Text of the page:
Nikon Monarch 7

aba events

Blog Birding #272

House Sparrows are known for their versitility. After all, few other species manage as well as they do in degraded habitats. But Jim McCormac of Ohio Birds and Biodiversity found a new spot for them, tucked into the branches of an Osprey’s nest.

The male sparrow brings in a load of dried vegetation to add [read more…]

Blog Birding #271

Birdathon season is upon us, and Big Days will soon be run across the continent seeking out the biggest and best numbers for their regions. Some folks at Mass Audubon offer a rundown of some of the =more difficult species to find, at least in Massachusetts.

Last year, Team Drumlin Farm squeaked out a win [read more…]

Blog Birding #270

Many of us have been working for years on the issue of encouraging people of diverse backgrounds to get involved in birding and outdoor hobbies. It’s a tough nut to crack for a lot of reasons, particularly since these are communities that can be enriched by those experiences and can enrich those of us who [read more…]

Blog Birding #269

When a strange bird shows up that doesn’t quite seem like any species, do we pull the hybrid card too often. Steve Tucker at Bourbon, Bastards, and Birds thinks the “Hybrid Theory” is invoked too often.

The problem remains the same: birders will default to calling a bird a hybrid if it does not fit [read more…]

Blog Birding #268

There’s good bird writing, and there’s good writing that involves birds. This great piece from Cassidy Gratton at Bourbon, Bastards, and Birds is definitely the latter.

The officer guarding us plays good cop. ‘So, you do a little weed once in awhile? A lot of people do, its no biggie.’ I don’t really hear him. [read more…]

Blog Birding #267

Birders love the National Wildlife Refuge system, not only because they offer great places to birds, but also because the habitat protected there means birds are better off in the other places we can find them, too. Jason Crotty, writing at 10,000 Birds, explains why birders need to get deeply involved in issues regarding public [read more…]

Blog Birding #266

The question of how to encourage non-game species conservation has been a nut birders have been trying to crack for some time. John Fitzpatrick at Cornell has some interesting thoughts on the matter, at All About Birds.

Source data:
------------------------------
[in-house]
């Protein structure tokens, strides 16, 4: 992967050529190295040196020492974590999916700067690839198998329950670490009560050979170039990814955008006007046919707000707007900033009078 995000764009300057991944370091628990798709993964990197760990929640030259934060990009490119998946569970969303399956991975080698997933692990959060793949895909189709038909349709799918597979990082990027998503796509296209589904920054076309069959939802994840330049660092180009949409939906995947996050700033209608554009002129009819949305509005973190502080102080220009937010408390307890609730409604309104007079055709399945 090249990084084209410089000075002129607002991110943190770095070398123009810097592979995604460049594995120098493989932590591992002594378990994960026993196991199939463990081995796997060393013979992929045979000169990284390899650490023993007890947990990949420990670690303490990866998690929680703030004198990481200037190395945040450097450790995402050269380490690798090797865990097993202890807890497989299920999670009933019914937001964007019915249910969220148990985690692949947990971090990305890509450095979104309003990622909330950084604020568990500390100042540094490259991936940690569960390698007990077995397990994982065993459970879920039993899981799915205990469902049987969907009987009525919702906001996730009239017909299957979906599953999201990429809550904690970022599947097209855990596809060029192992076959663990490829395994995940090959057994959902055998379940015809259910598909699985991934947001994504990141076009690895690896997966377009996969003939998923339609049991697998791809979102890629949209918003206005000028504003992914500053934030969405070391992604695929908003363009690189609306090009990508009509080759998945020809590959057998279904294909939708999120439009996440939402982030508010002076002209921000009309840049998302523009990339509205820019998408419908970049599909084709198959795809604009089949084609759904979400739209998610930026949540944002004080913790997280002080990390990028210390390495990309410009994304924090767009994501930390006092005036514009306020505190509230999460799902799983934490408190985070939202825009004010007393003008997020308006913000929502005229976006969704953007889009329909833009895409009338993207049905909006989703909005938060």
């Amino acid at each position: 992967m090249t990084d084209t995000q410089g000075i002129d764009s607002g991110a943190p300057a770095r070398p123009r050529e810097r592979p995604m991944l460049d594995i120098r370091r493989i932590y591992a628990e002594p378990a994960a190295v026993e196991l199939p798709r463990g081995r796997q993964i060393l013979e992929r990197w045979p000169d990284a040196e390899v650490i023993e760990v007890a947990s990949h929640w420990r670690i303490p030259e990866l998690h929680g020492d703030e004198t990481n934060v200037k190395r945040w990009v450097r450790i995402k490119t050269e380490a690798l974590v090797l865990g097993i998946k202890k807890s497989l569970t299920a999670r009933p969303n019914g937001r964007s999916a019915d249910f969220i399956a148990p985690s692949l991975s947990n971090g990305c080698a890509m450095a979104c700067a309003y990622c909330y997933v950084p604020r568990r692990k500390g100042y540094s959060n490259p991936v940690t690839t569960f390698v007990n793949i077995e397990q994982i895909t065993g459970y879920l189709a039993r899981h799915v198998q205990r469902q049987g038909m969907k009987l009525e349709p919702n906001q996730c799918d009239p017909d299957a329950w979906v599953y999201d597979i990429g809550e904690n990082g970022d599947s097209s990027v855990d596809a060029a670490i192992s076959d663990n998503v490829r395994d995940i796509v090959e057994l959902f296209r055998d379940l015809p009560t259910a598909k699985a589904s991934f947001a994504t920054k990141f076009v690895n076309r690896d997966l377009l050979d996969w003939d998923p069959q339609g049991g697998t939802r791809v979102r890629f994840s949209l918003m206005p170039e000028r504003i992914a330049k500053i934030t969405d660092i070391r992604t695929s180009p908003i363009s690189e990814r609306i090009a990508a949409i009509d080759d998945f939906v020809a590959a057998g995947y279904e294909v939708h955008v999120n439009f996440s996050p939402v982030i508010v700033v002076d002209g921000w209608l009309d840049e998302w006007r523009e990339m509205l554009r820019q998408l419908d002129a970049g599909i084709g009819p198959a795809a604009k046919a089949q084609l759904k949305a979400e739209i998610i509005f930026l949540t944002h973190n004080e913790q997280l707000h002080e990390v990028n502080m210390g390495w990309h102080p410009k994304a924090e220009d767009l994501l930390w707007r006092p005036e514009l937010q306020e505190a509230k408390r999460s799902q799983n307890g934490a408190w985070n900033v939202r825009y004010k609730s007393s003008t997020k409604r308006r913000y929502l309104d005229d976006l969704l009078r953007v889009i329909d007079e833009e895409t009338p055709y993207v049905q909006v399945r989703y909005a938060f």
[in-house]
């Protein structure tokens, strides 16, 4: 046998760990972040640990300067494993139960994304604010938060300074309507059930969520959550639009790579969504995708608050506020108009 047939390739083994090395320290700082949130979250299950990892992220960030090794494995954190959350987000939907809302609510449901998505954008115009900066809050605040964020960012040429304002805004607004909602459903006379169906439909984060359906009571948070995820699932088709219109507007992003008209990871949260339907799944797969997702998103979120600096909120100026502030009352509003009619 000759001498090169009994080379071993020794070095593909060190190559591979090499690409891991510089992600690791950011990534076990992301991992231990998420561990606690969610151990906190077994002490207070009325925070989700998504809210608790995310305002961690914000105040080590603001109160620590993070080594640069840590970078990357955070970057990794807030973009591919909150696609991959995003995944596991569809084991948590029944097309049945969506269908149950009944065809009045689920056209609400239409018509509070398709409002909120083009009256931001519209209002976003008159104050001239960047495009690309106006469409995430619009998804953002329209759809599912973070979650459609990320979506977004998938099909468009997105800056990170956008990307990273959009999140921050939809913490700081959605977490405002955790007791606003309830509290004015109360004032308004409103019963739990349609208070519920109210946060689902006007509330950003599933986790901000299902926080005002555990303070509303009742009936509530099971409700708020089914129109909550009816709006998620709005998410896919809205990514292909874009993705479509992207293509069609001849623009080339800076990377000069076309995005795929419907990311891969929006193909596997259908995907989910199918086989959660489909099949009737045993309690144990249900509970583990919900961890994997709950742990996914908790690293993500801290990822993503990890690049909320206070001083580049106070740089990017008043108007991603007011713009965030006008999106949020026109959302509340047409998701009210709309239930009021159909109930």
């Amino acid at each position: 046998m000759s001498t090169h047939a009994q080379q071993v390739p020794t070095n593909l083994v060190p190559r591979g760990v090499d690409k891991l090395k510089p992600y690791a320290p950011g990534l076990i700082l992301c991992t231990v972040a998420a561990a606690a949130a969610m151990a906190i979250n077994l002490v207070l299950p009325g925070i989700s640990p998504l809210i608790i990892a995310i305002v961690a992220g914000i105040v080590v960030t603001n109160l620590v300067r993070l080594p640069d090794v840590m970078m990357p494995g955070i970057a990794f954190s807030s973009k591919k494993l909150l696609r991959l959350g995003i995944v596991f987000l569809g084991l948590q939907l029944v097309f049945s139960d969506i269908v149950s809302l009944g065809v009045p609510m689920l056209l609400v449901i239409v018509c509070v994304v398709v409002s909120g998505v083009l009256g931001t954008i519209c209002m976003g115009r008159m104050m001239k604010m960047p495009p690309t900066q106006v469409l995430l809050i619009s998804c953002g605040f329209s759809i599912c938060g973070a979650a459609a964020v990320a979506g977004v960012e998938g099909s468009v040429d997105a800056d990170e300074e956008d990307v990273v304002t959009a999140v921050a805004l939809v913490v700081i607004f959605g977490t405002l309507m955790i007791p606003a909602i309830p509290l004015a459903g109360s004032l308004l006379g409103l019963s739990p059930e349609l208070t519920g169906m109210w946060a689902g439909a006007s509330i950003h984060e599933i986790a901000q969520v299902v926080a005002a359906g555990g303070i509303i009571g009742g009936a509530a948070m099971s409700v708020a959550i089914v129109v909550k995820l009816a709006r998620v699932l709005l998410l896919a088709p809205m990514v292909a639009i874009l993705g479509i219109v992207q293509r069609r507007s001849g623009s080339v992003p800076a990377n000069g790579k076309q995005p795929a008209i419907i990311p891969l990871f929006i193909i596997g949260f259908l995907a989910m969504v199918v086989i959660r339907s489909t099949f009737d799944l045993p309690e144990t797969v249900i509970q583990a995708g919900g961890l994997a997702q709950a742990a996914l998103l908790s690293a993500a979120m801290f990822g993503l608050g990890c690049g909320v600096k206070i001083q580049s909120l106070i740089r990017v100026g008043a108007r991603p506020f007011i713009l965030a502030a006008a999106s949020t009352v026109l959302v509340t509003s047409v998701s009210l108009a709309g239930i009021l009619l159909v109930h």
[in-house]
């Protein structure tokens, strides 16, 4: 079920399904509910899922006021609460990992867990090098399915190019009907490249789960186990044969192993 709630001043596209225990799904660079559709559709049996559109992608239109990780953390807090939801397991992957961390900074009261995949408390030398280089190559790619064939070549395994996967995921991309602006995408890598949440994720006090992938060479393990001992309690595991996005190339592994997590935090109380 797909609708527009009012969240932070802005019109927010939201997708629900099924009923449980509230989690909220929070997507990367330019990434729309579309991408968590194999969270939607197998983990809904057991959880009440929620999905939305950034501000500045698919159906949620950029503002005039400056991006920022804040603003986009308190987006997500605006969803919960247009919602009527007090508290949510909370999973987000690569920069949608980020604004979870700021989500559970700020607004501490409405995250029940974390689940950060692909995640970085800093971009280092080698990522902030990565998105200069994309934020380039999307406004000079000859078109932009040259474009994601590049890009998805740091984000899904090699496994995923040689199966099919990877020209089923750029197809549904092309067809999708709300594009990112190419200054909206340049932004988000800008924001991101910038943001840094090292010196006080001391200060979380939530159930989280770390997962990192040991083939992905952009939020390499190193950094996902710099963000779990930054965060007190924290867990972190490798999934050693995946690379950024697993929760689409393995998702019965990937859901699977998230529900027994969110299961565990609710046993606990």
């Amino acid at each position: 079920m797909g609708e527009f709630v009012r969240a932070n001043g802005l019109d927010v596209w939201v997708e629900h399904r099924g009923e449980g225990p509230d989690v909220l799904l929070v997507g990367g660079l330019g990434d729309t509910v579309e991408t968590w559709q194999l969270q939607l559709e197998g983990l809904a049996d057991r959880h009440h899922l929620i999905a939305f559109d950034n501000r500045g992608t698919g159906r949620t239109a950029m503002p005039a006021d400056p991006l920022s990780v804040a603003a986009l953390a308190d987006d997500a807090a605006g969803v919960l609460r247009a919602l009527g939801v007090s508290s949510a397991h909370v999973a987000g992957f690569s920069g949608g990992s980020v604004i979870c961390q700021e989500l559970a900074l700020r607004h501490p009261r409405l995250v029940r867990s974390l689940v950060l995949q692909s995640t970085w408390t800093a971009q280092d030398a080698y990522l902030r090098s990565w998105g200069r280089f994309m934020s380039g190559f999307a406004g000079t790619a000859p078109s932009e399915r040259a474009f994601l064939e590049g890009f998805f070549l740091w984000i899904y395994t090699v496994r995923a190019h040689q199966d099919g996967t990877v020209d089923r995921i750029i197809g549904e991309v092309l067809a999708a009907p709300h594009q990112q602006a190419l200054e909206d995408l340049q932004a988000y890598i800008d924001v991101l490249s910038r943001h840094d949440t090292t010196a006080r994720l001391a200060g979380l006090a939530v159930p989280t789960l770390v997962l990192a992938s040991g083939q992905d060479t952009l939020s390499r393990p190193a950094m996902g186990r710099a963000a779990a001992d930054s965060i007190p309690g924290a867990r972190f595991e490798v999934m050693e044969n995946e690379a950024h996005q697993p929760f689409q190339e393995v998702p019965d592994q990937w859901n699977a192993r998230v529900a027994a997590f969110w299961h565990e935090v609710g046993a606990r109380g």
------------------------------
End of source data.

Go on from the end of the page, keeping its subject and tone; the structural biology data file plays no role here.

Landmark public-private funding vehicles were later enacted to provide federal assistance for habitat acquisition and for state conservation [read more…]

Blog Birding #265

Dave Irons wades into the blogging pool at Water Cooler Birder, and he opens up his web presence with a fine take on whether birding festivals are worth it, both in terms of time and money. If you’re on the fence, give it a read.

Most of those who ask this question of me are [read more…]

Blog Birding #264

Las Vegas is not the first place one thinks of when considering a birding hotspot, but Jeff Bouton of Leica Birding Blog can find birds anywhere, even right on the strip.

With most of the easy and expected species out of the way, I’d have to work harder now and use intuition. I had a [read more…]

Blog Birding #263

Immature Accipiters trip up even experienced birders from time to time, and Goshawks more than most, particularly in places where they’re unusual. Jerry Liguori has a field mark your young Gos, shared at Hawkwatch International‘s blog, that might prove useful at certain angles.

One trait that is unpublished (or maybe I have, can’t remember) that [read more…]

Birders know well that the healthiest, most dynamic choruses contain many different voices. The birding community encompasses a wide variety of interests, talents, and convictions. All are welcome.
If you like birding, we want to hear from you.
Read More »

Recent Comments

Categories

Authors

Archives

ABA's FREE Birder's Guide

If you live nearby, or are travelling in the area, come visit the ABA Headquarters in Delaware City.

Beginning this spring we will be having bird walks, heron watches and evening cruises, right from our front porch! Click here to view the full calender, and register for events >>

via email

Enter your email address to subscribe to this blog and receive notifications of new posts by email.

Follow ABA on Twitter